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Professional Wrestling in South Australia

Home > Adelaide > Sport | Performing Arts | Fun Things To Do | Family
Published November 12th 2012
Pro Wrestling - not just for Americans
Professional wrestling.

What do you think of when you hear that term? Over-muscled guys dressed in spandex who couldn't act their way out of a paper bag, pretending to hurt one another on American TV shows, right?

Unfortunately, thanks to the WWE (formerly WWF) and especially guys like Hulk Hogan (and his modern day equivalent, John Cena), this is the image that has persisted for decades.

But what many people don't realise is that Australia has had a vibrant professional wrestling community, dating back to the 1950s. Many international stars in the days before the WWF/E dominance came to Australia, and the old Australian WCW show was a staple on television. But the rise of WWF/E saw the local scene fall prey to the American product which was on television. Australian performers could not match the look and size of the full-time American performers, many of whom were later shown to have been steroid abusers.

However, the 1990s saw the rise of professional wrestling in Australia, corresponding to the demise in quality of the televised American product. In every mainland state in Australia, wrestling promotions sprung up, of varying quality and varying longevity.

But arguably the most vibrant wrestling state in Australia is South Australia.

South Australia is the home to four wrestling promotions, all of which have been around for quite a few years. This then is a look at them and what they offer.

Riot City Wrestling
RCW is, in my opinion, the best promotion in South Australia. With monthly shows and a fanatical fan-base, they have a consistently high quality product.

taken from their website

Positives: The skill of the performers is high. The wrestling they do, for the most part, looks realistic. The characters are not cartoons, but real men and women who look like they want to fight. They have a strong women's division. Their presentation – lighting, sound, video screen – is amazingly professional. Their range of merchandise, from t-shirts and DVDs to posters, key-rings and fridge magnets, is extensive. They also do shows in Mount Gambier and Victor Harbor, giving some regional fans a chance to see them.

Negatives: A high reliance on interstate wrestlers. The same guys at the top for a long time. But, really, very few negatives for this promotion.

Thoroughly recommended.

Zero-1 Pro-Wrestling Australia

Zero-1 was born out of NWA-Pro. The NWA used to be the foremost wrestling organisation (a loose collective of promotions from all over the world), but Zero-1 have now joined forces with Zero-1, a major Japanese promotion.

taken from their website

Positives: The skill of the performers is generally high. They have one of the very best wrestlers in Australia in Hartley Jackson. They have access to international stars, which they use very well. When they run a super-show, they bring in the best wrestlers from Australia, including from other South Australian promotions, which is something of a rarity.

Negatives: Not a huge number of shows through the year. The undercard matches have a habit of looking similar to one another. The presentation is a little underdone for such a big promotion. But, again, very few negatives.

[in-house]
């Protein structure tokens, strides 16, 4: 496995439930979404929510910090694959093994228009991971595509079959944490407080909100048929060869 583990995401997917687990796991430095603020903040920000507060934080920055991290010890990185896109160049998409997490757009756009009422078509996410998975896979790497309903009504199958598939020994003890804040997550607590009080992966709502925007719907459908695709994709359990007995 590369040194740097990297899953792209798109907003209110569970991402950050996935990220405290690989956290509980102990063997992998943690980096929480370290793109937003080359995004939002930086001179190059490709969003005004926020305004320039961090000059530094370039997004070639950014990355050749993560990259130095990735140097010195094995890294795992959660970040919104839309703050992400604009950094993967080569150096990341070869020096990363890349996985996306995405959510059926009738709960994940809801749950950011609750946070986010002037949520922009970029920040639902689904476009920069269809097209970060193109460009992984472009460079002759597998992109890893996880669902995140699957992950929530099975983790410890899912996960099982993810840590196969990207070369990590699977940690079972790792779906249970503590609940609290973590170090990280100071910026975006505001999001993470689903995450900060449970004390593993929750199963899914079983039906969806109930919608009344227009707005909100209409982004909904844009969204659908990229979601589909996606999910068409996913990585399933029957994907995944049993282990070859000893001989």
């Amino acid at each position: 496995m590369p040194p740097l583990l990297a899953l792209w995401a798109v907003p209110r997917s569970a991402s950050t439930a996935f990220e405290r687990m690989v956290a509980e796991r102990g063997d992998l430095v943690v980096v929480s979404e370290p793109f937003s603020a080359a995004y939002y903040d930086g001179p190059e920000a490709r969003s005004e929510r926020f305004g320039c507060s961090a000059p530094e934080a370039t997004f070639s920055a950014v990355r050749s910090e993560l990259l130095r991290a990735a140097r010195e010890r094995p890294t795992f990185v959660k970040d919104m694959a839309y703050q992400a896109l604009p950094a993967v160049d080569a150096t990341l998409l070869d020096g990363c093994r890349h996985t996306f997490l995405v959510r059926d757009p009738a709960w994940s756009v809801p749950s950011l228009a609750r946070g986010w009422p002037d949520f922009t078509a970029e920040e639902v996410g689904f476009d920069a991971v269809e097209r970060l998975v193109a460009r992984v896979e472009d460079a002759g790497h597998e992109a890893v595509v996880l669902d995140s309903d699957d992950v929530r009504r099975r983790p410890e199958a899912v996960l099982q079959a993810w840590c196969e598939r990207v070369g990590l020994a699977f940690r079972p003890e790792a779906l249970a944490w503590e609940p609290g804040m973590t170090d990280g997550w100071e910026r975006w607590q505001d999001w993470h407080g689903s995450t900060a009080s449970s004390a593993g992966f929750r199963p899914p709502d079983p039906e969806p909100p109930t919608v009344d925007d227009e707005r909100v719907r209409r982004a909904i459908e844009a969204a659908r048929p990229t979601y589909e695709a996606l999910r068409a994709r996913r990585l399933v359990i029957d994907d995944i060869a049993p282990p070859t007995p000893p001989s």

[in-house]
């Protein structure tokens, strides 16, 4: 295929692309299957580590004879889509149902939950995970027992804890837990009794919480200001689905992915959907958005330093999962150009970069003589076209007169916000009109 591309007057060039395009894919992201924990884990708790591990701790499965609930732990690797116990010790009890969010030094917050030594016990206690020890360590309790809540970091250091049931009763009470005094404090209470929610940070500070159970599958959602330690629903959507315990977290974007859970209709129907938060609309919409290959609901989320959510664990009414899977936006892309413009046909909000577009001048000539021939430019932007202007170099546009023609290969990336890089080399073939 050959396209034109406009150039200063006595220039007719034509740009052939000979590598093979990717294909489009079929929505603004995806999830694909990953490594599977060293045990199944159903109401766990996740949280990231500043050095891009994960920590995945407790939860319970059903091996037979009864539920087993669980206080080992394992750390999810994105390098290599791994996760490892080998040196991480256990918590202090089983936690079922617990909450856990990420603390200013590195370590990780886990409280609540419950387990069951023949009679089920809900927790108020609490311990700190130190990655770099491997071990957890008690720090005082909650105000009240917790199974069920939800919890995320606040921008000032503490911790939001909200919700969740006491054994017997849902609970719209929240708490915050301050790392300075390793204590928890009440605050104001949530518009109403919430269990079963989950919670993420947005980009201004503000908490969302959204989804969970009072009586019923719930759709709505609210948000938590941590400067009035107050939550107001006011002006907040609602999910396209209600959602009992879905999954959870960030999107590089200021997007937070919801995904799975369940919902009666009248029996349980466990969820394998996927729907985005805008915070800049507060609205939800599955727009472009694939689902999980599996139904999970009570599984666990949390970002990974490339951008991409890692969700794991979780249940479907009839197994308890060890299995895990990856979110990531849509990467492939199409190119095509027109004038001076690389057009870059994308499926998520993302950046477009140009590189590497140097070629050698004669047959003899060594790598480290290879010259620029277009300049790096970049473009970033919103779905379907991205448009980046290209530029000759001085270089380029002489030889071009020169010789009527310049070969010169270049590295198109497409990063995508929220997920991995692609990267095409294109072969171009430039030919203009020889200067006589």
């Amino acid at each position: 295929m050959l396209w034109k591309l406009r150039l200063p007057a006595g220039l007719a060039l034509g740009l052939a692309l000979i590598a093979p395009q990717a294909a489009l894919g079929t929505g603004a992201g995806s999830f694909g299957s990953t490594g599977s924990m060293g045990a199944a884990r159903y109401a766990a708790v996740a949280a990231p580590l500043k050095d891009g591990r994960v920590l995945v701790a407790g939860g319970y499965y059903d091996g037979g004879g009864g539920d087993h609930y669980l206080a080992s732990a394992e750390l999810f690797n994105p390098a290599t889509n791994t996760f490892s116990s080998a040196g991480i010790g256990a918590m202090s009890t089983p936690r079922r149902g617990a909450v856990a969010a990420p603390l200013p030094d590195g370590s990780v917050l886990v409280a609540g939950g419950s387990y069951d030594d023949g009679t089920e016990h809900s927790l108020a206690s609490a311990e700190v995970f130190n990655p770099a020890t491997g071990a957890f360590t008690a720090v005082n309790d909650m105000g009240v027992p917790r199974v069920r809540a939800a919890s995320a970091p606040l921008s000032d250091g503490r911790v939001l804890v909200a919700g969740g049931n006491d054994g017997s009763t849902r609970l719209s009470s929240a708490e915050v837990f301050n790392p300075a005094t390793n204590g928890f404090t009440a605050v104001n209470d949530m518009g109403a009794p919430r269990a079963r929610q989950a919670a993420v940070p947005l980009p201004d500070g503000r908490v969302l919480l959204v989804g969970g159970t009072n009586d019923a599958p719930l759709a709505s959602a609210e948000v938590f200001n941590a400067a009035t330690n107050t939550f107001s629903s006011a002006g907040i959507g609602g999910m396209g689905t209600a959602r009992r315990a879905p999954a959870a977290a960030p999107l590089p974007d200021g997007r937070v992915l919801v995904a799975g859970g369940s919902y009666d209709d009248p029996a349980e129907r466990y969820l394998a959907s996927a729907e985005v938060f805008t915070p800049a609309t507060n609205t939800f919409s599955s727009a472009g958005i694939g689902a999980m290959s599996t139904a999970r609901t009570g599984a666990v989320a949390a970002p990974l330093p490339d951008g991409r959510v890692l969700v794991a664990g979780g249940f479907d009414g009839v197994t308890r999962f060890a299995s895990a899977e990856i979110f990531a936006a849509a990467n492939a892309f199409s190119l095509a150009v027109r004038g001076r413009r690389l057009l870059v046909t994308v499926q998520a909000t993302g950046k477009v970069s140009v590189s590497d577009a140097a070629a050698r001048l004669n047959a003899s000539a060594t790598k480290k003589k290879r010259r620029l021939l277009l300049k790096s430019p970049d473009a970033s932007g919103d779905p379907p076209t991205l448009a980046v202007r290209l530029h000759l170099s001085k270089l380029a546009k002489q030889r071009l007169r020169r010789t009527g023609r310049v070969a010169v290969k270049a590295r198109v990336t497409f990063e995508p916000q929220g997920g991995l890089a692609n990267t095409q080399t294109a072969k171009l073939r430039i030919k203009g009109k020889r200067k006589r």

Again, a recommended promotion.

The Snakepit Pro Wrestling League

Snakepit has been around for a long while now. They also have a fiercely loyal fan-base, and run shows often and all over the Adelaide metropolitan area.

taken from their twitter feed

Positives: Closest to the WWE in their characters. They have one of the best high-flyers in Australia in Blue Blood. They hold shows in the north, west and south of Adelaide. Good use of video screens.

Negatives: Some of the wrestlers don't even look like athletes. Some of the performers seem a little underdone in ring skill. Often put style over substance.

Recommended especially for fans of the WWE style.

High Risk Pro Wrestling

HRPW has a hard time being taken seriously by other wrestling promotions, although they have had more international athletes who could be called stars feature on their shows than any other.

taken from their website

Positives: International stars (Orlando Jordan, Raven, Steve Corino) making appearances. One of my favourite local heavyweights, Cannonball Chris Taylor, wrestles for them. They wrestle a lot of various country shows, giving regional South Australians a chance to see live wrestling.

Negatives: In-ring skill appears to be lacking amongst many performers. Small crowds make for a weird atmosphere. Too heavy a reliance on stunts and big names from elsewhere.


So there they are – the four main promotions in South Australia. Others have come and gone, some from interstate come over and occasionally do shows in Adelaide. But when RCW and Zero-1 sell out (or as near as dammit) on a consistent basis, the local fans seem to know what they like and where to go to get their live wrestling fix.

Positives: It's live. It's local. All of them offering training for anyone who wants to try (with certain age limits). It's cheap (especially when compared to purchasing a WWE Pay Per View). The wrestlers look like real people, not over-exaggerated superheroes.

Negatives: It does not look as good as the WWE. Some in-ring skill is lacking (though the same can be said for WWE as well). They are not as popular or as well known as they could be.

Recommended for anyone who wants a different night out, and definitely for fans of televised wrestling.
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Why? Something different, seeing the Australian version of an American institution
Where: all over Adelaide
Cost: varies
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